I dislike the expression “It is what it is” but find myself falling back on it when I have nothing else to contribute to a conversation. I use it at home, at work, at play, when it’s clear there’s nothing else to say or when I don’t care to elaborate on a subject.
“My kid’s sick, I won’t be coming to work today… It is what it is.”
“I was in a car accident, dinner will be late… It is what it is.”
C’est la vie sounds better, seems good humoured, implies a certain open-armed abandon like Tony Soprano’s ‘Whatcha gonnna do?’ whereas there’s an implicit finality to ‘It is what it is.’ Full stop. End of subject. Yet some find the expression mildly profound and will often chime in: “Yes, it IS what it is, how true, how true… “
As much as I dislike it, it can be a great little standby for moments that quite clearly call for something stronger but I just can’t be bothered with a confrontation. “It is what it is (Mind Your Own Business).” “It is what it is (Bite me).”
Lately I’ve been having trouble sleeping. (No wonder,eh?) They say you shouldn’t go to bed despondent. That you should resolve what’s distressing you before retiring for the evening. If you can’t sleep, you should just get up and clean the house, go ahead and bake a cake, clean out your closet. (Who are ‘they,’ anyway?) This is impractical. It would cause too much upheaval and wake everyone else in the house. We have to be at work and school in the morning, have to get up and do it all over again five days a week. Partly why I can’t sleep, I guess.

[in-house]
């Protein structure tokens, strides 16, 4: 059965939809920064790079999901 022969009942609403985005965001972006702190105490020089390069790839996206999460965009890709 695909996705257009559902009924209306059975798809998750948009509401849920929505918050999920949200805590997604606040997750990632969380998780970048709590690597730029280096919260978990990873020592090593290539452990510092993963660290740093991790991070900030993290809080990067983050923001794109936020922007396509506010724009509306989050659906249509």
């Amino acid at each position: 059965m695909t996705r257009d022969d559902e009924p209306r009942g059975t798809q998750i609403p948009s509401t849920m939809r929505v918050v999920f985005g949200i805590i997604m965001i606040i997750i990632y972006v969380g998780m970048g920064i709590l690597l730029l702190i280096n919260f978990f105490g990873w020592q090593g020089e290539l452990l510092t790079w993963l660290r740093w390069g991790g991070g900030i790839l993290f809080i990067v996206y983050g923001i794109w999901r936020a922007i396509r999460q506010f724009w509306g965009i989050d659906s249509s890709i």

I try to reign in the heebie jeebies, the 3:00 am shoulda-woulda-couldas, but get so worked up by my thoughts in the wee hours that I start believing them. I toss and turn, envisioning So-‘n-So, who ticked me off during the day, sleeping like a baby.
Eventually I do fall asleep. And by morning, the Brain Trolls, the issues that seemed so monstrous, so dire in the wee hours — The Mortgage, The Rotting Fence, the nagging buzzing of Unfinished Business — have all gone back under the bridge.
Some of the wackier nocturnal ideas I’ve had could easily be caused by mismanaged blood sugar. But, at the risk of sounding like Popeye, I yam what I yam. I’m a writer. Not all of it can be put down to Kielbasa and crackers at midnight.
I must remember that not every thought that comes into my head is necessarily true. I have to learn to quell my thoughts. Channel my tendencies, resist the ever present impulse to write and rewrite the script, put words in people’s mouths. But, on the same hand, I must honour and accept this part of me as well. In other words, it is what it is (F@%# the begrudgers).
Courtesy of INCITE